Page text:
Description: This project conducts exploratory research into the roles of courts, especially national supreme courts, in politics, government, and policy making in Latin American nations that are continuing their efforts to democratize. These efforts have usually followed periods of authoritarian/military rule in the 1980s and earlier. The efforts are often continuing under turbulent political and economic conditions that challenge conventional understandings that courts in democratic societies will have institutional autonomy and be staffed by independent and impartial judges. Despite this, visions of Latin American democratization almost always include the assumption that independent courts must play a crucial role in providing a rule of law for politics and government and for economic relations in a liberal state. In addition, knowledgeable observers of Latin American politics perceive a growing role for courts in the region that justifies the assertion that there is a “judicialization of politics” in Latin America.
Supreme Court of Uruguay
There has been real growth in the scholarly book and article literature by social scientists on courts and judges in Latin America. Most of this work has dealt with Argentina, Brazil, Chile and Mexico. To complement this research on the region’s relatively wealthy, most populous, and most studied nations, this project focuses on other, less well-studied nations that are of interest both as contrasts to the more-studied group and on their own. The project pays special attention to two nations, Ecuador and Uruguay, as representatives of very different patterns of national and judicial politics. The project also is paying some attention to national supreme court roles in other less-studied nations, especially Bolivia and Paraguay.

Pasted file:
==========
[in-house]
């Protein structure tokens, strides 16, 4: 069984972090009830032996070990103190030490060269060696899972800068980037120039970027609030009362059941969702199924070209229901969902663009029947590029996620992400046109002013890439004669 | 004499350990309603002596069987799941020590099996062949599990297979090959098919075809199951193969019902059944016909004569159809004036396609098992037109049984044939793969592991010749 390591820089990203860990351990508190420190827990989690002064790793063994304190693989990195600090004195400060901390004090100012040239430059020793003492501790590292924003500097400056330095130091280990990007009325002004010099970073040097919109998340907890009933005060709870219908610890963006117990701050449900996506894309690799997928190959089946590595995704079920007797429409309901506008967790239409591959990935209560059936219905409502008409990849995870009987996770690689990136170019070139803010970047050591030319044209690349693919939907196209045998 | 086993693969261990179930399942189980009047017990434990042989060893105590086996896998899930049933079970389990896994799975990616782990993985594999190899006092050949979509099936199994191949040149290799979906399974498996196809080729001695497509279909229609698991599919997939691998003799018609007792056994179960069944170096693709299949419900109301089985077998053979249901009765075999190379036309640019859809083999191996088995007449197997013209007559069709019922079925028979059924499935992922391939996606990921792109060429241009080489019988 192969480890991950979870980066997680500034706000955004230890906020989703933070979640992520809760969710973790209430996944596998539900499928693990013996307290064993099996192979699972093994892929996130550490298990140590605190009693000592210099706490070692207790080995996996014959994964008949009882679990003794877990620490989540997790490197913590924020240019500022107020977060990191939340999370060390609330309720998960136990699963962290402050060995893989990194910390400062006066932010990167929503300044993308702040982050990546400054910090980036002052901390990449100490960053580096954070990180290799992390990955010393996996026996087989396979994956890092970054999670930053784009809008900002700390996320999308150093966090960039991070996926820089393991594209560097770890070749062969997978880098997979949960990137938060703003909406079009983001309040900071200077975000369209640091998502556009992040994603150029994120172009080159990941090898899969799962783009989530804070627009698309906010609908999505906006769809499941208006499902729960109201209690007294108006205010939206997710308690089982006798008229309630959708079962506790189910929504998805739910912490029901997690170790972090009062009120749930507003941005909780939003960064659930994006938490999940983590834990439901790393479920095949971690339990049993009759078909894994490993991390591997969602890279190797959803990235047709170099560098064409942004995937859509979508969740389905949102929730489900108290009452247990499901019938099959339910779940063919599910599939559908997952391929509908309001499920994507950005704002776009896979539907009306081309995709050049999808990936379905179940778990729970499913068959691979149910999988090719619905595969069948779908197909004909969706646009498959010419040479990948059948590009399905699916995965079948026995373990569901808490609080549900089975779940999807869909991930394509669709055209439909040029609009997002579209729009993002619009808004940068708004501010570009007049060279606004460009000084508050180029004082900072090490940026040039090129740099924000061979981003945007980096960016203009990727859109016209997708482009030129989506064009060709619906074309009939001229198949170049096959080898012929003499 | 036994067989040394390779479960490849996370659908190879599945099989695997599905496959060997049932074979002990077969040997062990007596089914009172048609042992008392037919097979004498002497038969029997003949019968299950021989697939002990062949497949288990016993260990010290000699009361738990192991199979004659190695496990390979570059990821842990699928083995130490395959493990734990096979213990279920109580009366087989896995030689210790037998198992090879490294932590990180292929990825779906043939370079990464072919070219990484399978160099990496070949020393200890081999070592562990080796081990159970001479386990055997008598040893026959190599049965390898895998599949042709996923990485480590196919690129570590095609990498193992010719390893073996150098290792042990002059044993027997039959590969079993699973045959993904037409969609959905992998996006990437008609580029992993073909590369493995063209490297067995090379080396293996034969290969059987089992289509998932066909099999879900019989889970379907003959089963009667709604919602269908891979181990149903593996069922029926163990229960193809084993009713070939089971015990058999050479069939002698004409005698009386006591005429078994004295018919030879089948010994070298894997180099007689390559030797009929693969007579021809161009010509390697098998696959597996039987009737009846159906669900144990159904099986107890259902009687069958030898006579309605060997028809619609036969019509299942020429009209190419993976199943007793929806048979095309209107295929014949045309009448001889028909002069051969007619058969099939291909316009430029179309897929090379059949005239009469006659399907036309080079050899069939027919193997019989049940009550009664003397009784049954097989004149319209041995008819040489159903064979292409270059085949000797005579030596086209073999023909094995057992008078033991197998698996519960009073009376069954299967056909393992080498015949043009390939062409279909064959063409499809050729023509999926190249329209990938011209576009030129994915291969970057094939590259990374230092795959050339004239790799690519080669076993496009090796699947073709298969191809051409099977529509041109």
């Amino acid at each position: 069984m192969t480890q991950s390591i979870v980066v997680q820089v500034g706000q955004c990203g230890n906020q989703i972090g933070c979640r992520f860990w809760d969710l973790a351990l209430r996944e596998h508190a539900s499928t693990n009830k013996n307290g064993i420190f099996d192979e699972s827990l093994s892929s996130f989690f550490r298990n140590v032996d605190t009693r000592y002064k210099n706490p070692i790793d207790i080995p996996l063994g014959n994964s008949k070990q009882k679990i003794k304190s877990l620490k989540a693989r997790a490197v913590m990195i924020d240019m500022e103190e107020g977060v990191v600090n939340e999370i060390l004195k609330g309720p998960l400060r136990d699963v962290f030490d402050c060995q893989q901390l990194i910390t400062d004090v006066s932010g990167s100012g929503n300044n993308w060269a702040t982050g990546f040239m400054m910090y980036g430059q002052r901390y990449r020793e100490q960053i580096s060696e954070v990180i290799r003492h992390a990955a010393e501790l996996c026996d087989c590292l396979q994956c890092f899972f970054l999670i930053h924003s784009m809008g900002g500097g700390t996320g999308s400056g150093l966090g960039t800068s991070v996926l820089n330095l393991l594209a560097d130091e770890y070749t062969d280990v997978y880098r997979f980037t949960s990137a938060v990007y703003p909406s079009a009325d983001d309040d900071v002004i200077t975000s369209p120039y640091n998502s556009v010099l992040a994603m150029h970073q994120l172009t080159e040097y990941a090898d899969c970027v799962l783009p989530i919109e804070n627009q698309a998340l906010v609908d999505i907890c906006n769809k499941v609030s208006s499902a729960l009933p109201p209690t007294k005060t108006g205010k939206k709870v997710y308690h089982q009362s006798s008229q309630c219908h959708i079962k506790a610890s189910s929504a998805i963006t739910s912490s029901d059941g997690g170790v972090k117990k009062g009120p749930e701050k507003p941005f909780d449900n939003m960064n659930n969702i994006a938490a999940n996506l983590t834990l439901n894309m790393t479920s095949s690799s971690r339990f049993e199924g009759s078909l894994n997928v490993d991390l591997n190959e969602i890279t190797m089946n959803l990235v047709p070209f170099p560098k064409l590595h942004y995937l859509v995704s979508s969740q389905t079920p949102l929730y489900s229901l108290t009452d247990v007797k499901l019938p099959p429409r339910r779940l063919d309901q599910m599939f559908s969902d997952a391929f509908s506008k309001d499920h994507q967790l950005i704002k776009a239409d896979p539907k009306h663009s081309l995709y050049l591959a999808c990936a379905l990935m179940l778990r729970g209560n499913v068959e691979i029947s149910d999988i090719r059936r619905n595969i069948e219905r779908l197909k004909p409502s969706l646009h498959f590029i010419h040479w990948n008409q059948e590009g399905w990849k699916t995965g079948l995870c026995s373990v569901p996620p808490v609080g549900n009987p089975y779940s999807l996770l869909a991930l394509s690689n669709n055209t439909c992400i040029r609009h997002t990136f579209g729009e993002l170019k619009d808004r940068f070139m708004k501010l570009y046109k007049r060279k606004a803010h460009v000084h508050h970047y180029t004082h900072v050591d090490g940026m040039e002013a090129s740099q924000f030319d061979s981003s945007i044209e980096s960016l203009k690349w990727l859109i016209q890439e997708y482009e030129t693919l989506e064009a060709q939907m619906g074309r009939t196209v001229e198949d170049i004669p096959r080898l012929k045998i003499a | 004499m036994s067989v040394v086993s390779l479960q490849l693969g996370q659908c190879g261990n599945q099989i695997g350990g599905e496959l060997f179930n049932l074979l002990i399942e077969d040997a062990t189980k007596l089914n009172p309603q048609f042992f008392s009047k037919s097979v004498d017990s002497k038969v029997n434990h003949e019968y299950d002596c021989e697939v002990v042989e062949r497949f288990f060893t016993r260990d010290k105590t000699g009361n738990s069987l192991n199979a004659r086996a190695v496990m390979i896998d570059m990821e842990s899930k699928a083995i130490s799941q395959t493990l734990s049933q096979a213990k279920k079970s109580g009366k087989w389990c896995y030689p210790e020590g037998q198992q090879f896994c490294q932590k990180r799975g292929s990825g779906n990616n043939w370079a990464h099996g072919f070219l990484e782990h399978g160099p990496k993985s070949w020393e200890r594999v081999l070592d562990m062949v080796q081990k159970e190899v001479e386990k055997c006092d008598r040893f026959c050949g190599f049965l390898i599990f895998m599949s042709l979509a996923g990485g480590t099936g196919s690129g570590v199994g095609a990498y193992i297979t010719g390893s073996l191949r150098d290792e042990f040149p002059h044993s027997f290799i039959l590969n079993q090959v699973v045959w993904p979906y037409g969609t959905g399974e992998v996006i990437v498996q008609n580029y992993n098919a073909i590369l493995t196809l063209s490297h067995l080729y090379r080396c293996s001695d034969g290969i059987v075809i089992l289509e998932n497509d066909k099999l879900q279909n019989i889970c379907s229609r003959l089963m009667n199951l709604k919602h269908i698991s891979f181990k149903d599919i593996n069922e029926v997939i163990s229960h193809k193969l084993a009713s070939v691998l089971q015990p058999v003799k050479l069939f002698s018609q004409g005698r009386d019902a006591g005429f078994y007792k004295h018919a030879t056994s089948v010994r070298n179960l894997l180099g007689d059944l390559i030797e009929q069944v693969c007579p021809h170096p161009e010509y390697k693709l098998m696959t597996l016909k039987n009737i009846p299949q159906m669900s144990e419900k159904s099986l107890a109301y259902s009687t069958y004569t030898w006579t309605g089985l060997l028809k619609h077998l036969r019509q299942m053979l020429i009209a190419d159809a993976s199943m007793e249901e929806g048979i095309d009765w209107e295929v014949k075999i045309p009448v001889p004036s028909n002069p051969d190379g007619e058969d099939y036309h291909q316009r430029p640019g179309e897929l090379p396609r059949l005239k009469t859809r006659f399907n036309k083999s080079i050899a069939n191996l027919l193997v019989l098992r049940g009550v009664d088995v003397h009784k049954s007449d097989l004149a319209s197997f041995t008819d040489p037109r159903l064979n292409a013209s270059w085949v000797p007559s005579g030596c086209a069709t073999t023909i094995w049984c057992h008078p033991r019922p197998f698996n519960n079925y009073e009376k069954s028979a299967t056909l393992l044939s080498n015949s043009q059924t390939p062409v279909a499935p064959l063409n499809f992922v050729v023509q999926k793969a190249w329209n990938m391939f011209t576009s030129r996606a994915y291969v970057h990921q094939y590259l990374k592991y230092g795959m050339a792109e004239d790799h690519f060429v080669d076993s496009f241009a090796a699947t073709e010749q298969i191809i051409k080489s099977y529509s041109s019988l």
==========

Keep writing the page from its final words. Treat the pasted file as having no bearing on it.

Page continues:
In Ecuador and Uruguay, the project construct an assessment of the supreme court’s political role by generating data from personal interviews with political and legal elites, researching documentary and other sources not readily available outside the countries, gathering systematic data on judicial selection, recruitment and careers, and creating a decisions database from the case records of the supreme courts. The latter will be appropriate for use by other sociolegal and judicial scholars and will be integrated into the High Court Judicial Database created and released for public access by the Principal Investigator and his collaborators.
Intellectual Merit of the Proposed Activity: The project will add breadth and depth to scholarly understanding of the role judiciaries play in assisting/hampering the growth of democracy in developing countries, especially under turbulent circumstances and the distinctive conditions of Latin America. It will enrich the descriptive foundation and the basis for more sophisticated theorizing about courts and judges and how the interaction between turbulent politics and judicial institutions and actors affect the rule of law.
Broader Impacts Resulting from the Proposed Activity: The activity will support the graduate or postgraduate education and training of two junior social scientists, who will join the ranks of well-qualified investigators of judicial and Latin American politics. The activity will created a public access database on the decision making of the supreme courts of Ecuador and Uruguay. This database will enrich the resources available to the sociolegal community.
*Support for this project has been provided by the National Science Foundation (Law and Social Science Program Grant # 0833672), the Center for the Americas at Vanderbilt University, and the Department of Political Science at Vanderbilt University. I am grateful to all these agencies for their generous support. However, responsibility for any and all conclusions from this project remain the responsibility of the Principal Investigator.
Copyright 2009 Department of Political Science Vanderbilt University
For more information, please contact
C. Neal Tate